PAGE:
- Chang, J-H; Chang, E-J; Kim, H-H; Kim, S-K. Enhanced inhibitory effects of a novel CpG motif on osteoclast differentiation via TREM-2 down-regulation. Biochem. Biophys. Res. Commun 2009, 389, 28–33.
- Jacobson, A; Johansson, S; Branting, M; Melhus, H. Vitamin A differentially regulates RANKL and OPG expression in human osteoblasts. Biochem. Biophys. Res. Commun 2004, 322, 162–167.
- Zou, W; Amcheslavsky, A; Bar-Shavit, Z. CpG Oligodeoxynucleotides Modulate the Osteoclastogenic Activity of Osteoblasts via Toll-like Receptor 9. J. Biol. Chem 2003, 278, 16732–16740.
- Amcheslavsky, A; Hemmi, H; Akira, S; Bar-Shavit, Z. Differential contribution of osteoclast- and osteoblast-lineage cells to CpG-oligodeoxynucleotide (CpG-ODN) modulation of osteoclastogenesis. J. Bone Miner. Res 2005, 20, 1692–1699.
- Nørgaard, NN; Holien, T; Jonsson, S; Hella, H; Espevik, T; Sundan, A; Standal, T. CpG-Oligodeoxynucleotide inhibits Smad-dependent bone morphogenetic protein signaling: Effects on myeloma cell apoptosis and in vitro osteoblastogenesis. J. Immunol 2010, 185, 3131–3139.
- Yoshimatsu, M; Kitaura, H; Fujimura, YJ; Eguchi, T; Kohara, H; Morita, Y; Yoshidaa, N. IL-12 inhibits TNF-α induced osteoclastogenesis via a T cell-independent mechanism in vivo. Bone 2009, 45, 1010–1016.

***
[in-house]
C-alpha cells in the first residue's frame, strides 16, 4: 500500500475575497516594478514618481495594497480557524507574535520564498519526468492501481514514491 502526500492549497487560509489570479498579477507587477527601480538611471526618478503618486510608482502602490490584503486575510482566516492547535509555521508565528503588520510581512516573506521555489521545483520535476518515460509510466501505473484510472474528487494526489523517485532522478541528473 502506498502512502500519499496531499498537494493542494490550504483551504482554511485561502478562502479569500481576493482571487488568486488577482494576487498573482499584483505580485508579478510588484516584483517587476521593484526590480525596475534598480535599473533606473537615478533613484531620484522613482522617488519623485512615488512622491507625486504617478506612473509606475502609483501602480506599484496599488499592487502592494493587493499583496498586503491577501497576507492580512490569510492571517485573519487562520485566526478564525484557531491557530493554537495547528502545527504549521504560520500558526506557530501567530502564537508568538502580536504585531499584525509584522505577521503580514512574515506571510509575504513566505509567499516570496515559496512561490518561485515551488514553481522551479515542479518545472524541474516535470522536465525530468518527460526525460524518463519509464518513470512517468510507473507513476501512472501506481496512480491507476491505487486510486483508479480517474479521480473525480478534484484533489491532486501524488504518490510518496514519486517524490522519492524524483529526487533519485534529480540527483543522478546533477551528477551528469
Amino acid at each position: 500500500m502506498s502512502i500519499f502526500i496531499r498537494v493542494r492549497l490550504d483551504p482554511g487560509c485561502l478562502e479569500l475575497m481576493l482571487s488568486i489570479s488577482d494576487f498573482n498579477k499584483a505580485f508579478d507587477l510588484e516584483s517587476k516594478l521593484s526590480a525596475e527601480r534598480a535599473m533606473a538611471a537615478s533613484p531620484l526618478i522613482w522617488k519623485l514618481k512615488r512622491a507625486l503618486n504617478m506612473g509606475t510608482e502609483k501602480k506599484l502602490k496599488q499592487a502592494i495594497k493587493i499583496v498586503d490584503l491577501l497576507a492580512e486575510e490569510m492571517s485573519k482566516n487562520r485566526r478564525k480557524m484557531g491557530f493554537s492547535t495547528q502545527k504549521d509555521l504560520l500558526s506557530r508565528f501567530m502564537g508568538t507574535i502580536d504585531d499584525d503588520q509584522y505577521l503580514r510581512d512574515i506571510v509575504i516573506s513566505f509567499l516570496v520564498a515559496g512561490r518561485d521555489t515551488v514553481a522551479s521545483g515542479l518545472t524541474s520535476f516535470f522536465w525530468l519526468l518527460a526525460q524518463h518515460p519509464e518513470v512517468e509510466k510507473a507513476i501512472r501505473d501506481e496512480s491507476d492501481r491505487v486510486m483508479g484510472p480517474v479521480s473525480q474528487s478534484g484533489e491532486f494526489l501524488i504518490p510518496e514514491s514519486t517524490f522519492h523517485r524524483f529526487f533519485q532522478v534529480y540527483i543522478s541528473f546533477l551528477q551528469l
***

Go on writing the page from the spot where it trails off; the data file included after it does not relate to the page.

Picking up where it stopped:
- Choi, JY; Pratap, J; Javed, A; Zaidi, SK; Xing, LP; Eva Balint, E; Dalamangas, S; Boyce, B; Van Wijnen, AJ; et al. Subnuclear targeting of Runx/Cbfa/AML factors is essential for tissue-specific differentiation during embryonic development. Proc. Natl. Acad. Sci. USA 2001, 98, 8650–8655.
- Pratap, J; Pratap, J; Galindo, M; Zaidi, SK; Vradii, D; Bhat, BM; Robinson, JA; Choi, J-Y; Komori, T; Stein, JL; Lian, JB; et al. Cell growth regulatory role of Runx2 during proliferative expansion of preosteoblasts. Cancer Res 2003, 63, 5357–5362.
- Nakashima, K; Zhou, X; Kunkel, G; Zhang, Z; Deng, JM; Behringer, RR; de Crombrugghe, B. The novel zinc fingercontaining transcription factor osterix is required for osteoblast differentiation and bone formation. Cell 2002, 108, 17–29.
- Kaback, LA; Soung, DY; Naik, A; Smith, N; Schwarz, EM; O’Keefe, RJ; Drissi, H. Osterix/Sp7 regulates mesenchymal stem cell mediated endochondral ossification. J. Cell. Physiol 2008, 214, 173–182.
- Lee, MH; Kwon, TG; Park, HS; Wozney, JM; Ryoo, HM. BMP-2-induced Osterix expression is mediated by Dlx5 but is independent of Runx2. Biochem. Biophys. Res. Commun 2003, 309, 689–694.
- Kim, Y-J; Kim, H-N; Park, E-K; Lee, B-H; Ryoo, H-M; Kim, S-Y; Kim, I-S; Stein, JL; Lian, JB; Stein, GS; et al. The bone-related Zn finger transcription factor Osterix promotes proliferation of mesenchymal cells. Gene 2006, 366, 145–151.